Every week, the U.S. Energy Information Administration (EIA) releases the Natural Gas Report, which provides the latest reading on the nation’s energy reserves. The report provides commodity traders with a more comprehensive account of supply and demand as it pertains to natural gas and the broader energy market.

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Natural Gas Report: An Introduction

Every Thursday, the EIA releases weekly data on natural gas storage for the lower 48 states. The dataset captures the net change in the number of cubic feet stored in underground facilities over the preceding week, as well as historical comparisons with year-ago levels and the five-year average. The amount of natural gas in storage is reported in billions of cubic feet equivalent, or Bcf.
The weekly report captures Bcf stockpiles over a seven-day period ending the preceding Friday. For example, the Nov. 21, 2018 EIA Natural Gas Report captures inventory changes over the period from November 9 to 16, 2018. The report can be accessed directly on the EIA website through this link.
The five regional levels highlighted in the report include East, Midwest, Mountain, Pacific and South Central. As the following sample chart illustrates, data on South Central reserves is broken down further into salt versus non-salt stocks.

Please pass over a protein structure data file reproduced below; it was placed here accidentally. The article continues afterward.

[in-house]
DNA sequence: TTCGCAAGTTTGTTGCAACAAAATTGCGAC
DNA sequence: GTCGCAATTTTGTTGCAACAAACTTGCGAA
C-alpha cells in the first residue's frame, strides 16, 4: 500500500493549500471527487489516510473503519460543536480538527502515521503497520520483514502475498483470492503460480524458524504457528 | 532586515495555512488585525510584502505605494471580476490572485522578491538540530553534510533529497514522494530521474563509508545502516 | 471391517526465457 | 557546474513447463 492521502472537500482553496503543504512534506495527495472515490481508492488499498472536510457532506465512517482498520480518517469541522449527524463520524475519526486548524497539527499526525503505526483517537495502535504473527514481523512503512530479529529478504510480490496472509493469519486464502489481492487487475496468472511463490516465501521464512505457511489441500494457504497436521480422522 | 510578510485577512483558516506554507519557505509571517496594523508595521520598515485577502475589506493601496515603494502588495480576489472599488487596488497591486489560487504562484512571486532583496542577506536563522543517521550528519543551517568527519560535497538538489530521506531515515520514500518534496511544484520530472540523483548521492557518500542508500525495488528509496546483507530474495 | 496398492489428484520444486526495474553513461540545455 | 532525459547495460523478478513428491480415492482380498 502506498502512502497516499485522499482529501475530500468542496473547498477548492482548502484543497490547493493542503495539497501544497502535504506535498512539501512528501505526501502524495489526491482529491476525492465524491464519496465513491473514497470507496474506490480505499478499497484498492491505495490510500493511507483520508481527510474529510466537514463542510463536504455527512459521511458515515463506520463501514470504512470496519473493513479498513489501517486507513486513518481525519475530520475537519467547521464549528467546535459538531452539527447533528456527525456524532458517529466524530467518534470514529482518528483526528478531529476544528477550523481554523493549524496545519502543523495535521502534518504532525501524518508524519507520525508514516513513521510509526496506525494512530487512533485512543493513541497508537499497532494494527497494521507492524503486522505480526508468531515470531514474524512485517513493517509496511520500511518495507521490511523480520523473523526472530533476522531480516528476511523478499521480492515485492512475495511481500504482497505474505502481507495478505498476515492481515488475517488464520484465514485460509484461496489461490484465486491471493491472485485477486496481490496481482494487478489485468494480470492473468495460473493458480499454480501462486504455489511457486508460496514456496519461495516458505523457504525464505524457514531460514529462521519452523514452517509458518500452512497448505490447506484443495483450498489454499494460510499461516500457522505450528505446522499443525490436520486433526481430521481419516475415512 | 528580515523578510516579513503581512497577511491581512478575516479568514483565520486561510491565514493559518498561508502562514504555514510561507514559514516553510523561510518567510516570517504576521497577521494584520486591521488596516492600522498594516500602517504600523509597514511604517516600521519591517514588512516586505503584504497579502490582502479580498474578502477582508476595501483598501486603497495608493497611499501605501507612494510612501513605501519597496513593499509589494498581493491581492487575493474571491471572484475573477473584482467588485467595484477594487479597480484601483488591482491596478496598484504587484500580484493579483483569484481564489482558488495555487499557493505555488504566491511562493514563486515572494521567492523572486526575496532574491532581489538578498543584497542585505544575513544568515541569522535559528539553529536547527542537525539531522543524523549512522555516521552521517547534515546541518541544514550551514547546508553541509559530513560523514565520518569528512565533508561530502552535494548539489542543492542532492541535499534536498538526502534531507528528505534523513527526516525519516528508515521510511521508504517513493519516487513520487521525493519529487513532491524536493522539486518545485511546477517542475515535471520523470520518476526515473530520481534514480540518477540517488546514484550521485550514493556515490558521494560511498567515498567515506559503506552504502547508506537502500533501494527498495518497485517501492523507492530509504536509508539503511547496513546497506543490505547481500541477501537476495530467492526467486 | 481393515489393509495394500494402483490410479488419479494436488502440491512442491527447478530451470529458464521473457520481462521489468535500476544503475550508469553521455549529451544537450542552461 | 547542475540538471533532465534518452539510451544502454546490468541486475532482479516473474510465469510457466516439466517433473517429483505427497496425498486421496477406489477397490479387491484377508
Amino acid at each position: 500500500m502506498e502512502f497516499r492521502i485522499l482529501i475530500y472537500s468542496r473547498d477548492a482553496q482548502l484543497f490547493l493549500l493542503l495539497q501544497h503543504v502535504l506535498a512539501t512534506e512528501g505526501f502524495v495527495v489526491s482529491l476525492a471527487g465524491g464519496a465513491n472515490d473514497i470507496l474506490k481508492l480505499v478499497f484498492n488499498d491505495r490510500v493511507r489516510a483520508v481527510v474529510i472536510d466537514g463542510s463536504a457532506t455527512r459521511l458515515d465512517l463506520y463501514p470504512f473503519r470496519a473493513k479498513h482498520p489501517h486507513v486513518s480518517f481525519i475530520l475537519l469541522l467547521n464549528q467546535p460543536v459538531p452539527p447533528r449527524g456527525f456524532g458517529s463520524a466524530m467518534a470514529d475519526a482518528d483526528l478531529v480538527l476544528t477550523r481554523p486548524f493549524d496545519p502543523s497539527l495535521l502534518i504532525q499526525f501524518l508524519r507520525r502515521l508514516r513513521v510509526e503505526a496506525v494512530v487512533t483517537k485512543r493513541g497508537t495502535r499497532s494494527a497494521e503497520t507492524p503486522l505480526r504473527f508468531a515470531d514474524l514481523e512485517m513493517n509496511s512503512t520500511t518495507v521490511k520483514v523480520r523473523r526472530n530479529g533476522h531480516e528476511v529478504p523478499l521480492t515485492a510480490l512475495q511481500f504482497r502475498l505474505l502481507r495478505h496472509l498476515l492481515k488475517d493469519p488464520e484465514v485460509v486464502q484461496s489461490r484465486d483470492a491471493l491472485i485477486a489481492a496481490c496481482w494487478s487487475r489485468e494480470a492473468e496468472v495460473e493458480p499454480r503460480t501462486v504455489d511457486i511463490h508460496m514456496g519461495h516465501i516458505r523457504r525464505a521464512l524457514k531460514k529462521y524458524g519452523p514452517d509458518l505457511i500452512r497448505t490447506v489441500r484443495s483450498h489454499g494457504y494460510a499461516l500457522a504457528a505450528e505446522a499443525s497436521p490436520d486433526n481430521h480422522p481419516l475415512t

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Source: EIA

Detailed charts on national and regional natural gas storage are also provided in the report. This includes a summary of underground storage capacity utilization by region, which helps traders determine current storage levels relative to overall capacity. Below is a snapshot of the Natural Gas Storage Dashboard for the week ended November 16, 2018:

Source: EIA

Traders read the data to determine whether there was a net increase or a net decrease in the amount of working gas in storage week-on-week, year-on-year and in comparison to the five-year average. As one might expect, the forces of supply and demand have a direct impact on natural gas prices. For example, lower natural gas reserves tend to produce higher prices for the underlying commodity. When reserves rise, prices tend to fall.
The market’s response is usually based on how well the data perform relative to expectations. If stockpiles rise faster than expected, the impact could be negative on natural gas prices as it implies weaker demand. If stockpiles fall faster than expected in any given week, it could signal that demand is rising.

The Bottom Line

Commodities are a data-driven market, which means traders place considerable emphasis on the Natural Gas Report. Data on commercial crude inventories, natural gas storage and monthly production figures are used in tandem by traders to develop a more comprehensive view of the market.
Be sure to check our News section to keep track of the latest developments.

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